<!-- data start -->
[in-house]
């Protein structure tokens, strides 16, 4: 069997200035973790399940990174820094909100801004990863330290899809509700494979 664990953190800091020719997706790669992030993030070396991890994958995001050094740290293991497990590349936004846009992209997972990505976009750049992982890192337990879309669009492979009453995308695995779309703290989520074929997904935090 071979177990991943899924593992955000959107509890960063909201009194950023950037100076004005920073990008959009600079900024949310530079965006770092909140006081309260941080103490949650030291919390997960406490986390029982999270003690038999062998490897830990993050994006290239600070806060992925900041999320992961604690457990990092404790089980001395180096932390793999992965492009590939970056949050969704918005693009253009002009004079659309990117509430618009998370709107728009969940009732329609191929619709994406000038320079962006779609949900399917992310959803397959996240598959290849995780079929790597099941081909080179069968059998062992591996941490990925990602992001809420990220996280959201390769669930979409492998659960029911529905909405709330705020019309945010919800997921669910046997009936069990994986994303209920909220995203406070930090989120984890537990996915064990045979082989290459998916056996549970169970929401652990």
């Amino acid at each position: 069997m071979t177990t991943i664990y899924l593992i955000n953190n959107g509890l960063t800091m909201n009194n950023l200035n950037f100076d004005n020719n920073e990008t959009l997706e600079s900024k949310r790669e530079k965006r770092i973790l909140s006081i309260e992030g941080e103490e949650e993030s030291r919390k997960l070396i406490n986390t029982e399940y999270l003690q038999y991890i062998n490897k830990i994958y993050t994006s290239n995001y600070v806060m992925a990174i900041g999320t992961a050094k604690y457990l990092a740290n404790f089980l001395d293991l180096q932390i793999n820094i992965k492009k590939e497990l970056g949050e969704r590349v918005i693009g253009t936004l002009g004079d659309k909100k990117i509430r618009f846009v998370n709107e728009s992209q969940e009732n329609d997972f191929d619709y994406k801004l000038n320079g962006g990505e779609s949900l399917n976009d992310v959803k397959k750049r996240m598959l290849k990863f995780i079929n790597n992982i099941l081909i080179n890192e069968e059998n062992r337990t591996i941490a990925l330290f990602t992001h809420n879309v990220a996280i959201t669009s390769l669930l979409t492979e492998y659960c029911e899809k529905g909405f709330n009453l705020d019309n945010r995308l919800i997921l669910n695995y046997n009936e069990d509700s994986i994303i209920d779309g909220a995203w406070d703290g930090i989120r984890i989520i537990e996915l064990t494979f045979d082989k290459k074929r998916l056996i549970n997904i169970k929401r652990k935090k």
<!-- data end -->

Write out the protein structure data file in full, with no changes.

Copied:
[in-house]
């Protein structure tokens, strides 16, 4: 069997200035973790399940990174820094909100801004990863330290899809509700494979 664990953190800091020719997706790669992030993030070396991890994958995001050094740290293991497990590349936004846009992209997972990505976009750049992982890192337990879309669009492979009453995308695995779309703290989520074929997904935090 071979177990991943899924593992955000959107509890960063909201009194950023950037100076004005920073990008959009600079900024949310530079965006770092909140006081309260941080103490949650030291919390997960406490986390029982999270003690038999062998490897830990993050994006290239600070806060992925900041999320992961604690457990990092404790089980001395180096932390793999992965492009590939970056949050969704918005693009253009002009004079659309990117509430618009998370709107728009969940009732329609191929619709994406000038320079962006779609949900399917992310959803397959996240598959290849995780079929790597099941081909080179069968059998062992591996941490990925990602992001809420990220996280959201390769669930979409492998659960029911529905909405709330705020019309945010919800997921669910046997009936069990994986994303209920909220995203406070930090989120984890537990996915064990045979082989290459998916056996549970169970929401652990």
């Amino acid at each position: 069997m071979t177990t991943i664990y899924l593992i955000n953190n959107g509890l960063t800091m909201n009194n950023l200035n950037f100076d004005n020719n920073e990008t959009l997706e600079s900024k949310r790669e530079k965006r770092i973790l909140s006081i309260e992030g941080e103490e949650e993030s030291r919390k997960l070396i406490n986390t029982e399940y999270l003690q038999y991890i062998n490897k830990i994958y993050t994006s290239n995001y600070v806060m992925a990174i900041g999320t992961a050094k604690y457990l990092a740290n404790f089980l001395d293991l180096q932390i793999n820094i992965k492009k590939e497990l970056g949050e969704r590349v918005i693009g253009t936004l002009g004079d659309k909100k990117i509430r618009f846009v998370n709107e728009s992209q969940e009732n329609d997972f191929d619709y994406k801004l000038n320079g962006g990505e779609s949900l399917n976009d992310v959803k397959k750049r996240m598959l290849k990863f995780i079929n790597n992982i099941l081909i080179n890192e069968e059998n062992r337990t591996i941490a990925l330290f990602t992001h809420n879309v990220a996280i959201t669009s390769l669930l979409t492979e492998y659960c029911e899809k529905g909405f709330n009453l705020d019309n945010r995308l919800i997921l669910n695995y046997n009936e069990d509700s994986i994303i209920d779309g909220a995203w406070d703290g930090i989120r984890i989520i537990e996915l064990t494979f045979d082989k290459k074929r998916l056996i549970n997904i169970k929401r652990k935090k």